Gill Nadel, Goldfarb Seligman, Israel

Recently, the Beit Shemesh Magistrates Court rejected an importer’s claim against the Israel Customs Authority and ruled that even though it is possible to have a forgiving policy towards technical faults in the filing of certificate of origin or a slight delay in its filing – this is not the case in this matter.

The meaning of this verdict is that the importer will be required to pay customs on goods which both parties agree are entitled to a customs exemption according to trade agreements, only because the importer did not present the certificate of origin on time.

In spite of the results of the verdict, it includes statements that might encourage importers, as the court decided that in the proper cases it might embrace a forgiving policy towards importers who did not file a certificate of origin on time or have filed certificates with technical faults, and the customs benefit will not be revoked because of it.

The Facts:

Comasco Construction Machinery & Systems Ltd. imported to Israel in 2007 two grinding rock machines from the United States and paid customs of 290,000 NIS on them. The company’s customs agent stated in the import documents that it is a “regular” import and in the attached document the certificate of origin was not mentioned, thus varying from the “market” entry which enables obtaining a customs exemption while presenting a certificate of origin.

After the release of the goods, the importer presented customs with a certificate of origin which indicates the United States as the source of origin of the goods, and asked for the paid customs to be returned.

The Customs Authority rejected the request and the importer turned to the court.

The importer claimed that according to the trade agreement with the United States, the state of Israel is entitled to renounce the presentation of a certificate of origin in certain cases if it is convinced that the goods uphold the origin rules, and that the state of Israel is entitled to apply judgment regarding technical faults in certificates.

The Customs Authority replied that it decided to renounce the presentation of certificate of origin only in exceptional cases in which the importer notifies beforehand that the certificate of origin would be presented at a later date and deposits a bank guarantee equivalent to the value of the customs, which is held until the presentation of the certificate, and this was not done in this case. Regarding the technical faults, the Customs Authority claimed that a certificate filed in a delay such as in this matter is not considered as a technical fault.

The Verdict:

In this case, the court ruled that the matter in question was not a delay in filing the certificate but a certificate which was yet created at the time the goods were released from customs, as the certificate was signed by the exporter in the United States after the goods were already released in Israel.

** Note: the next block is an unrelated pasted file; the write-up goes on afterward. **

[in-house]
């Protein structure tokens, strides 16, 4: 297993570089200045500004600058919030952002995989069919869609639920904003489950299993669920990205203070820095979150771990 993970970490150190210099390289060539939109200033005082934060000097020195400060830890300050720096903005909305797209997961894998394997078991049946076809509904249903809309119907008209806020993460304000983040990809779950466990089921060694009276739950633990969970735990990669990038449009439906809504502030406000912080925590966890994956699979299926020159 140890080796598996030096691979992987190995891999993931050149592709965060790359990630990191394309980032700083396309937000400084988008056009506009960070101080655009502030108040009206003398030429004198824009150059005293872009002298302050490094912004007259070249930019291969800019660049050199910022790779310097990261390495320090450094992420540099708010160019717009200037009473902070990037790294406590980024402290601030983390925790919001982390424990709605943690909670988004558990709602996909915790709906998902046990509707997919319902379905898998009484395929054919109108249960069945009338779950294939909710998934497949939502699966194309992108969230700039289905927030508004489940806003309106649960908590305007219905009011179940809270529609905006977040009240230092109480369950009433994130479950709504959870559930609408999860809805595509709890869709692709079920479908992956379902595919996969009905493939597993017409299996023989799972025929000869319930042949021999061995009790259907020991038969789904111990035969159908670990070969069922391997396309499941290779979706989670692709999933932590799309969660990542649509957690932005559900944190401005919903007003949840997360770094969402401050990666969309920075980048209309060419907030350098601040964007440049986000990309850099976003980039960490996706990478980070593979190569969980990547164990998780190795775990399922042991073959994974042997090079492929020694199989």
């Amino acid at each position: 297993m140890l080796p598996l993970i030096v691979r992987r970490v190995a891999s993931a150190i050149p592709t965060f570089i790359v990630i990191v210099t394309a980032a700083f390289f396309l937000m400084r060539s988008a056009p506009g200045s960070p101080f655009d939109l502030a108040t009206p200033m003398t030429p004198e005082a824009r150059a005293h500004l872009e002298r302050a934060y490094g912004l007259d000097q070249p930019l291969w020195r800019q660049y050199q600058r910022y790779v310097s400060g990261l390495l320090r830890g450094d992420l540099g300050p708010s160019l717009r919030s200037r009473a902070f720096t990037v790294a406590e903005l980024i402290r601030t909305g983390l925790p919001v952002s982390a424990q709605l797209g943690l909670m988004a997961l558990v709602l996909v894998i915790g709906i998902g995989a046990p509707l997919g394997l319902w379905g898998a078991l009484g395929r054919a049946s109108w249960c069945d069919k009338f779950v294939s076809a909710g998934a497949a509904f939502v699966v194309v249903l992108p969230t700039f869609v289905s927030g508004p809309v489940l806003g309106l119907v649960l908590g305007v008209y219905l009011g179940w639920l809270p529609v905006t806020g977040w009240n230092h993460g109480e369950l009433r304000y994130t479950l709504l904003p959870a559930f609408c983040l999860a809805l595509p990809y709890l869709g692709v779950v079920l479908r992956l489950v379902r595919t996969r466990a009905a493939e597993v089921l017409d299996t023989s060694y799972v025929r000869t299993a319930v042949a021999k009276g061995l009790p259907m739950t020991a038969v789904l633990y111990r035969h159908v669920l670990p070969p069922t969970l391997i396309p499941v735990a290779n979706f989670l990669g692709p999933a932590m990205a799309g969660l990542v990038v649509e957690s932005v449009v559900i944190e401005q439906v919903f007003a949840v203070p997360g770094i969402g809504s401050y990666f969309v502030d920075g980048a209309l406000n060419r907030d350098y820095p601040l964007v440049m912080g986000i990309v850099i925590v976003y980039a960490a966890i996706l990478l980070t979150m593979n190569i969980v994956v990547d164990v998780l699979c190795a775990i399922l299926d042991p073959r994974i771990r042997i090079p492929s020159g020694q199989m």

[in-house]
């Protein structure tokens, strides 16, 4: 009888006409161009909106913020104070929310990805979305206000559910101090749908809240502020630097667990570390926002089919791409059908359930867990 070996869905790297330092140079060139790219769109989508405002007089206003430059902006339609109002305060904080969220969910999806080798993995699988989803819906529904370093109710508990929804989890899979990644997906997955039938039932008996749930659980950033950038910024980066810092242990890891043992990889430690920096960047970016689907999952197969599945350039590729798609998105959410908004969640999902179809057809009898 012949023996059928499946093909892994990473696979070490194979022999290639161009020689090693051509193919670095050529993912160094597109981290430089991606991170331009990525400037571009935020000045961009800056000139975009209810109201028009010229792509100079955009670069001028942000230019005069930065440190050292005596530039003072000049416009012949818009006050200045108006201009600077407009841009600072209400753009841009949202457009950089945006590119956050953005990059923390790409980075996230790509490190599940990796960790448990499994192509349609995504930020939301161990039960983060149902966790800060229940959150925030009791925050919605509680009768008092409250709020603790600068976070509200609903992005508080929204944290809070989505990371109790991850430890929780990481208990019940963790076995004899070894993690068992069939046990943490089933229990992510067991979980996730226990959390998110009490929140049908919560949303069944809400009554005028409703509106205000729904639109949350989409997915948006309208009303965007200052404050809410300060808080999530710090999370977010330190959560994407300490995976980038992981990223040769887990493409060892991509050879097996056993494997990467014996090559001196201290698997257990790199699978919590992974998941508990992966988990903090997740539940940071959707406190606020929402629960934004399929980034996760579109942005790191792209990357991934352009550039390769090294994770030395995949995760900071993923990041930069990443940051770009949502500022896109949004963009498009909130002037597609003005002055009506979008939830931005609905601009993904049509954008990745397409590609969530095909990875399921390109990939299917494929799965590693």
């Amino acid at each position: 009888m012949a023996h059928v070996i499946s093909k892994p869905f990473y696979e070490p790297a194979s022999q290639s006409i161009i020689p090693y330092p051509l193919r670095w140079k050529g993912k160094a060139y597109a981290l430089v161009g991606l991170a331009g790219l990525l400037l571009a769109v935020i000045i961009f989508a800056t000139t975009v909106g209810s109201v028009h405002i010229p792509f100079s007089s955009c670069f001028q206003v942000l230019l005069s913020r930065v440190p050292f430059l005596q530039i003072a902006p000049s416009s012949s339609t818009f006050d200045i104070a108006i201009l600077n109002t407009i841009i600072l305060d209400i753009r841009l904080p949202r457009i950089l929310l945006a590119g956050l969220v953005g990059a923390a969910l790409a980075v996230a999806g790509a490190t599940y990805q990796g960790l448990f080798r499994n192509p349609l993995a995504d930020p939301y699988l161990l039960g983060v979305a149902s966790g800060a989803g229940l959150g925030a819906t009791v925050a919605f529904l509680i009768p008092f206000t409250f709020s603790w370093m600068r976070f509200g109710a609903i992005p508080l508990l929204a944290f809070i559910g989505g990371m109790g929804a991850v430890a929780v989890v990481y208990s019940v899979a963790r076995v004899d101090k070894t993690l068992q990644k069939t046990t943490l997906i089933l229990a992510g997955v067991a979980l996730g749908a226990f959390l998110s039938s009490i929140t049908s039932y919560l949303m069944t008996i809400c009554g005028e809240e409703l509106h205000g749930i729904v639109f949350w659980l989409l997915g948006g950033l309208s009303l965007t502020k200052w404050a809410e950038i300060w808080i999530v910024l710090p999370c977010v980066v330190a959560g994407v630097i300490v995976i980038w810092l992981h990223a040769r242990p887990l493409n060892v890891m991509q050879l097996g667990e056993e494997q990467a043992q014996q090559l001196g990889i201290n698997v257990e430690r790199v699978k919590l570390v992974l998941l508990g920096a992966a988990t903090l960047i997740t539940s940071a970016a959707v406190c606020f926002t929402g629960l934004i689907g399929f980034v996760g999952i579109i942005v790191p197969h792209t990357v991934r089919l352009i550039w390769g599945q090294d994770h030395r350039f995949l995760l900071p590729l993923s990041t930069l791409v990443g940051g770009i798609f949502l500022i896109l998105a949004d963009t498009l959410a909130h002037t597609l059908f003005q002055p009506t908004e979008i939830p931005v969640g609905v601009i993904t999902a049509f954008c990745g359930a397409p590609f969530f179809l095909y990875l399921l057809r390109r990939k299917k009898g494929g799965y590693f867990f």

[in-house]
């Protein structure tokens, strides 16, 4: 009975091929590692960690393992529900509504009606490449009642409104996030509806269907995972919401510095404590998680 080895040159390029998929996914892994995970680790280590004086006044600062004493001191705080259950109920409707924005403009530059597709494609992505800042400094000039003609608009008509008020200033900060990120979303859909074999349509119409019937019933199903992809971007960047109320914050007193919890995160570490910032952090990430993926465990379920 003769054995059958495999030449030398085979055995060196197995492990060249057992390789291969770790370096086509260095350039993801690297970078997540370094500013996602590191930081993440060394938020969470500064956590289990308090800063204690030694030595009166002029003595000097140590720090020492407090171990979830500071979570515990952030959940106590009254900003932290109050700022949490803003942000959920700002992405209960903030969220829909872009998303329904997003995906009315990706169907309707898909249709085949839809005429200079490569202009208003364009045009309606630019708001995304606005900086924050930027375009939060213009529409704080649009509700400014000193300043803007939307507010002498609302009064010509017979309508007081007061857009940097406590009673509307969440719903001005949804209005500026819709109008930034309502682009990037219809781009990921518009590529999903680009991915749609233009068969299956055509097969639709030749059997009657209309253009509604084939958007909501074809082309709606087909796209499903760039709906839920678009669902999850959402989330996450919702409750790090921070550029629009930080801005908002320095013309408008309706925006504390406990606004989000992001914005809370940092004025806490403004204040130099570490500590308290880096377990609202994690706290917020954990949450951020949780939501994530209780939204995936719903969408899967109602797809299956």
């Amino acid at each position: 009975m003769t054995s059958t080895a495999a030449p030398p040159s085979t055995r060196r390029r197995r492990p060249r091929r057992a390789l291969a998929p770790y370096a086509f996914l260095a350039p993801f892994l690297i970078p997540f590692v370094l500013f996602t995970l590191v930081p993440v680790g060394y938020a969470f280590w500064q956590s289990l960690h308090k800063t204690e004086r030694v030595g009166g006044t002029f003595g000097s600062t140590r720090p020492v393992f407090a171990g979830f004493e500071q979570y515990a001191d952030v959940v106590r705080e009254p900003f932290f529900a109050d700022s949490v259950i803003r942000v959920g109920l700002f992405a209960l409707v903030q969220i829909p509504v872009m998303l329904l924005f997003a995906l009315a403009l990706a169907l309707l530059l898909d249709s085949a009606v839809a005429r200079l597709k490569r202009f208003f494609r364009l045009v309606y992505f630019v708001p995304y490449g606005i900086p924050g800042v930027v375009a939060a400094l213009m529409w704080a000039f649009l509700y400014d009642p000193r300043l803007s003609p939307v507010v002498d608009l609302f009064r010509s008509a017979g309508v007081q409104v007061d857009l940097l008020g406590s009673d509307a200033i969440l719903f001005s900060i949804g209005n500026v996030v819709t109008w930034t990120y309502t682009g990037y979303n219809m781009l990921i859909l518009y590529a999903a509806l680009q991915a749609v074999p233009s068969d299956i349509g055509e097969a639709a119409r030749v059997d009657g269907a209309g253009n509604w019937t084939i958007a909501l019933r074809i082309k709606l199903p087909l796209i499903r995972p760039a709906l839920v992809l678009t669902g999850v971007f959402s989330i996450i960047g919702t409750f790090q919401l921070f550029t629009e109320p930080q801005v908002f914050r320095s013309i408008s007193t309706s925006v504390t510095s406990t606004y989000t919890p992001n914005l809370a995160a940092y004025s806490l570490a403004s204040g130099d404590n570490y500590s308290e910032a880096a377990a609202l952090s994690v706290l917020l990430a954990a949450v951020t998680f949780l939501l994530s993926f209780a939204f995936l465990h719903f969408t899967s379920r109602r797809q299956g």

In addition, the court criticized the importer and the customs agent due to the fact that the process of producing the import documents was incorrect and that the goods were not defined as entitled to a customs exemption.

Nevertheless, the court commented that there is a certain sense of unease in having the importer pay customs for goods originated from the United States, and so it was stated:

There is a certain sense of unease due to the fact that there is no dispute that the goods were indeed manufactured in the United States and could have been entitled to a customs exemption if the rules would have been upheld. One’s tendency is to rule that in this case he should turn a blind eye from the faults and enable the plaintiff to enjoy the customs exemption.”

However, in these circumstances the court ruled that it should not allow the importer to have a customs exemption, due to the fact that there is no minor technical fault, forgetfulness or human error, but a certificate which was not produced at the time the goods were released from customs.

Therefore, the court rejected the claim and charged the importer with relatively low legal expenses totaling 10,000 NIS, noting the fact that the importer paid customs which apparently he could have been exempt for.

Ref: Civil Case (Beit Shemesh Magistrates Court) 1201-08 Comasco Construction Machinery & Systems Ltd. vs. the state of Israel – Customs Authority – Customs Department, verdict given on April 22nd 2014 by Justice Mack-Kalmanovitz. The importer was represented by our firm. The Customs Authority was represented by the Israel State Attorney Jerusalem District – Civil.


It shall be noted that our firm represented the importer in this proceeding and currently we are considering filing an appeal to the District Court.

In spite of the fact that the results of the verdict in this specific case do not benefit the importer, all importers could be encouraged by various statements made in this verdict, according to which the court might “forgive” the importer for technical faults, a slight delay or a human error regarding certificates of origin, and in this case, the court still acknowledges the revoked customs exemption.

This verdict joins an additional verdict which was given in June 2013 in which an importer filed a certificate of origin, which indicates an American source of the goods, two months late. In that case it was factually determined that the delay in the filing was significant (two months), therefore it was not possible to enable the delayed filing; however, it was stated that it is possible to be lenient with the importer when there is a slight delay due to technical constraints or human errors. It shall be also noted that in that case the certificate did exist at the time of the import but due to human error it was not filed on time.

Ref: Civil Case (Beit Shemesh Magistrates Court) 1040/07 Metro Motors vs. the state of Israel – Customs Authority, verdict given on June 10th 2013]